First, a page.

Cluster ("bundle") headache occurs mainly in men. This is a one-sided, very painful ("suicidal") pain, localized in the periorbital and frontotemporal region, sometimes extending to the back of the head and neck. The pain occurs paroxysmally, the duration of attacks is from 15 minutes to 3 hours. They occur once or several times a day, mainly at night, for several weeks or months. Exacerbations are divided by months-long or long-term remissions. Horner syndrome, redness of the eyes, lacrimation, discharge from the nose, and nasal congestion are usually observed during the attack on the pain side. Cluster headache is close to chronic paroxysmal hemicrania, but this condition is more often observed in women and is characterized by shorter, but more frequent seizures, as well as the absence of distinct remissions and a good effect as a result of using indomethacin.

Diagnosis. Particular caution is necessary in the following cases: 1) newly arising intense headaches or a change in the nature of pre-existing pains; 2) headaches, increasing over several days or weeks; 3) headaches, aggravated by physical exertion, straining, coughing, sneezing, bending; 4) headaches that arose against a background of fever, nausea, vomiting and meningeal syndrome; 5) headaches, accompanied by the appearance of neurological or mental disorders (speech, coordination, weakness or numbness in the limbs, seizures, increased drowsiness, decreased memory and intelligence, personality changes). The examination includes measurement of blood pressure, examination of the fundus, x-ray of the skull, cranio-vertebral junction and cervical spine, ultrasound dopplerography. When examining the fundus, congestive optic nerves can be detected, indicating intracranial hypertension, and in acute cases, retinal hemorrhages, which serve as a sign of rupture of aneurysm or malignant arterial hypertension. During auscultation of the head, noise may be detected, indicating arteriovenous malformation. If sinusitis is suspected, consultation with an otorhinolaryngologist and radiography of the paranasal sinuses are necessary. In cases of acute intense headaches, especially accompanied by meningeal syndrome, a lumbar puncture is indicated, which allows diagnosing meningitis or subarachnoid hemorrhage (volumetric formation should be excluded first).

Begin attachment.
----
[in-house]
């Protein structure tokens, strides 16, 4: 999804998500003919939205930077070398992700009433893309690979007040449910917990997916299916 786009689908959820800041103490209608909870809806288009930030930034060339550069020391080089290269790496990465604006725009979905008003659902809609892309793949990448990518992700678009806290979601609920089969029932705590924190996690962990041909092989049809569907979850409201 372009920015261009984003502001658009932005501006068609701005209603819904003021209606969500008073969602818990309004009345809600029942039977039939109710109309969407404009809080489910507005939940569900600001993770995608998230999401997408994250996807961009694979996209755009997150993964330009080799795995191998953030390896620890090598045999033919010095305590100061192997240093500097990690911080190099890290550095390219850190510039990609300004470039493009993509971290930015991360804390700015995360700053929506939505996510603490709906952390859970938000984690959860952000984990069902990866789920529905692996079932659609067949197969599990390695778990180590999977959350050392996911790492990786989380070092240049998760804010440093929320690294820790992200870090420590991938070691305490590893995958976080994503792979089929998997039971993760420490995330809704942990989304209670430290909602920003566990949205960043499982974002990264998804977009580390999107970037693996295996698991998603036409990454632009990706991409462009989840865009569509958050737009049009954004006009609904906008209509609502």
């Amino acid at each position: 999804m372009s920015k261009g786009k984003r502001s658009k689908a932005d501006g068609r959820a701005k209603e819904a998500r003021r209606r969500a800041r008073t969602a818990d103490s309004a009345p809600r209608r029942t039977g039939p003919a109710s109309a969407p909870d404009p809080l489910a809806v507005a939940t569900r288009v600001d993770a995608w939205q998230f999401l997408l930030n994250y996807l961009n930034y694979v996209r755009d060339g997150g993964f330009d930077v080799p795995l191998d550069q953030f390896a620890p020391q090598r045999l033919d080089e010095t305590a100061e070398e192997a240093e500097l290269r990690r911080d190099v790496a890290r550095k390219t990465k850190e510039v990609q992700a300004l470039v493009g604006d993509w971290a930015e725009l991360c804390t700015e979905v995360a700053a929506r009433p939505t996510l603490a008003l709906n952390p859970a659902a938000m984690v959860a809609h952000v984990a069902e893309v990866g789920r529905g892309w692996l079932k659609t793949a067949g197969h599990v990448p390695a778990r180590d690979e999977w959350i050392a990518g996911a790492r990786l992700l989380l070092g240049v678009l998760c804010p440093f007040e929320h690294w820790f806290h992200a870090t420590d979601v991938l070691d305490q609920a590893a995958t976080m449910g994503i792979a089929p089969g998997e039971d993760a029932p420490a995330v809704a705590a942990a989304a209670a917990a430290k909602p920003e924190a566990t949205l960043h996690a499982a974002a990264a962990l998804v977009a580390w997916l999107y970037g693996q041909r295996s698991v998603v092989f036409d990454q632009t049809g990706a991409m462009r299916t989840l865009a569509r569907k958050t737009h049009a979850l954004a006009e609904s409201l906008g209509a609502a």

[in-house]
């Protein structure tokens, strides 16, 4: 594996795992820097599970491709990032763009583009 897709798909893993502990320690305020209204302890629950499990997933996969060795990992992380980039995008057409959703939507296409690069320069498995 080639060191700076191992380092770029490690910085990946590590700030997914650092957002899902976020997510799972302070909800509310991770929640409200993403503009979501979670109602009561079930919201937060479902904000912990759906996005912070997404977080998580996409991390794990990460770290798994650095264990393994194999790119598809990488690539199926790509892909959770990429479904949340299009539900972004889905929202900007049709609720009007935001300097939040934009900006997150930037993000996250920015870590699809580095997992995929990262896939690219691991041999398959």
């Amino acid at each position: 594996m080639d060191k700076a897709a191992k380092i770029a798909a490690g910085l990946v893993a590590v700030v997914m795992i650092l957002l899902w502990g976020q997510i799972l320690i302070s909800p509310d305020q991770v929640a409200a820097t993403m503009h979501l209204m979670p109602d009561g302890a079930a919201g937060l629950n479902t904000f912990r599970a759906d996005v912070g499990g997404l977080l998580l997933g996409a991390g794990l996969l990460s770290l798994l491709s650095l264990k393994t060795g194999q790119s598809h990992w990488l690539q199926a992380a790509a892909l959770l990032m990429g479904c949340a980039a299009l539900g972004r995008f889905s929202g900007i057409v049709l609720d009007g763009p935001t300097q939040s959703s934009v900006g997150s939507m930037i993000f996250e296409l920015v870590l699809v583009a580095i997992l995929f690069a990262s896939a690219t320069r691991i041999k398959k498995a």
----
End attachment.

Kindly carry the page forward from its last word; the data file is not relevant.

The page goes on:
The treatment of secondary headaches involves primarily an effect on their cause. With primary headaches, it is necessary to influence all factors that can provoke a headache. The patient needs to give up smoking, reduce the consumption of alcohol, caffeine, provide adequate physical activity. The dose of analgesics should be limited - the patient should not take more than two tablets of drugs per day more often than 3 days a week. For tension headache, nonpharmacological treatment methods are effective: neck and collar zone massage, reflexology, autogenic training, etc. In the chronic form of tension headache, the prophylactic use of tricyclic antidepressants is indicated. With severe anxiety, a short course of benzodiazepines (diazepam, alprazolam) is indicated. Non-steroidal anti-inflammatory drugs (aspirin, naproxen) and muscle relaxants - tizanidine (sirdalud) also have a preventive effect in case of chronic headache. In cases of cervicogenic headaches, the use of non-pharmacological methods (blockade of the occipital nerves, massage, extension of the cervical spine, manual therapy) in combination with a short course of non-steroidal anti-inflammatory drugs and muscle relaxants (tizanidine, baclofen) has a beneficial effect. In violation of the function of the temporomandibular joint in some cases correction of the bite is necessary, a combination of non-steroidal anti-inflammatory drugs with muscle relaxants, antidepressants and physiotherapeutic procedures also has a certain effect. Headaches caused by physical stress, if they are not caused by organic pathology, can be relieved by the prophylactic use of anaprilin (20 - 80 mg) or indomethacin (25 - 75 mg).